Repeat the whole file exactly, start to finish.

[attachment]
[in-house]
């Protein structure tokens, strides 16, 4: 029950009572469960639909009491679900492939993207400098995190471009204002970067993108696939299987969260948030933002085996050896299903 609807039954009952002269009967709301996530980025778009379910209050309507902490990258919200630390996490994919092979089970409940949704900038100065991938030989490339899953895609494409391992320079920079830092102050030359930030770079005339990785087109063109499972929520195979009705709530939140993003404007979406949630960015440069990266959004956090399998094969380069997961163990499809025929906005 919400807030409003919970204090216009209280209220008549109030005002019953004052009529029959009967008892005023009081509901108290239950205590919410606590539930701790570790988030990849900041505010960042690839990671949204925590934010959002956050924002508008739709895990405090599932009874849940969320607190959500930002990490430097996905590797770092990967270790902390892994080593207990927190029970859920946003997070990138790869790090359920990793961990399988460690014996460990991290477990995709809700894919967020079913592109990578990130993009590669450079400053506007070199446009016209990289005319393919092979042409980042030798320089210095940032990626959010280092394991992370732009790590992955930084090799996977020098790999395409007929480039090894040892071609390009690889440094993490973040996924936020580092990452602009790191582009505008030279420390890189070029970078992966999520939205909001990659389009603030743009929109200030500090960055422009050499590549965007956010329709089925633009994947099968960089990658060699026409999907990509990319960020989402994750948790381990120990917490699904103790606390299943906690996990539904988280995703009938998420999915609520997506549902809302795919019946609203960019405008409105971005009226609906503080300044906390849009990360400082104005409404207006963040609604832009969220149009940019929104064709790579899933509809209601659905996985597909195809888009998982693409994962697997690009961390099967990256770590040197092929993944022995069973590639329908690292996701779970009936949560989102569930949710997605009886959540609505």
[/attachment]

[in-house]
């Protein structure tokens, strides 16, 4: 029950009572469960639909009491679900492939993207400098995190471009204002970067993108696939299987969260948030933002085996050896299903 609807039954009952002269009967709301996530980025778009379910209050309507902490990258919200630390996490994919092979089970409940949704900038100065991938030989490339899953895609494409391992320079920079830092102050030359930030770079005339990785087109063109499972929520195979009705709530939140993003404007979406949630960015440069990266959004956090399998094969380069997961163990499809025929906005 919400807030409003919970204090216009209280209220008549109030005002019953004052009529029959009967008892005023009081509901108290239950205590919410606590539930701790570790988030990849900041505010960042690839990671949204925590934010959002956050924002508008739709895990405090599932009874849940969320607190959500930002990490430097996905590797770092990967270790902390892994080593207990927190029970859920946003997070990138790869790090359920990793961990399988460690014996460990991290477990995709809700894919967020079913592109990578990130993009590669450079400053506007070199446009016209990289005319393919092979042409980042030798320089210095940032990626959010280092394991992370732009790590992955930084090799996977020098790999395409007929480039090894040892071609390009690889440094993490973040996924936020580092990452602009790191582009505008030279420390890189070029970078992966999520939205909001990659389009603030743009929109200030500090960055422009050499590549965007956010329709089925633009994947099968960089990658060699026409999907990509990319960020989402994750948790381990120990917490699904103790606390299943906690996990539904988280995703009938998420999915609520997506549902809302795919019946609203960019405008409105971005009226609906503080300044906390849009990360400082104005409404207006963040609604832009969220149009940019929104064709790579899933509809209601659905996985597909195809888009998982693409994962697997690009961390099967990256770590040197092929993944022995069973590639329908690292996701779970009936949560989102569930949710997605009886959540609505």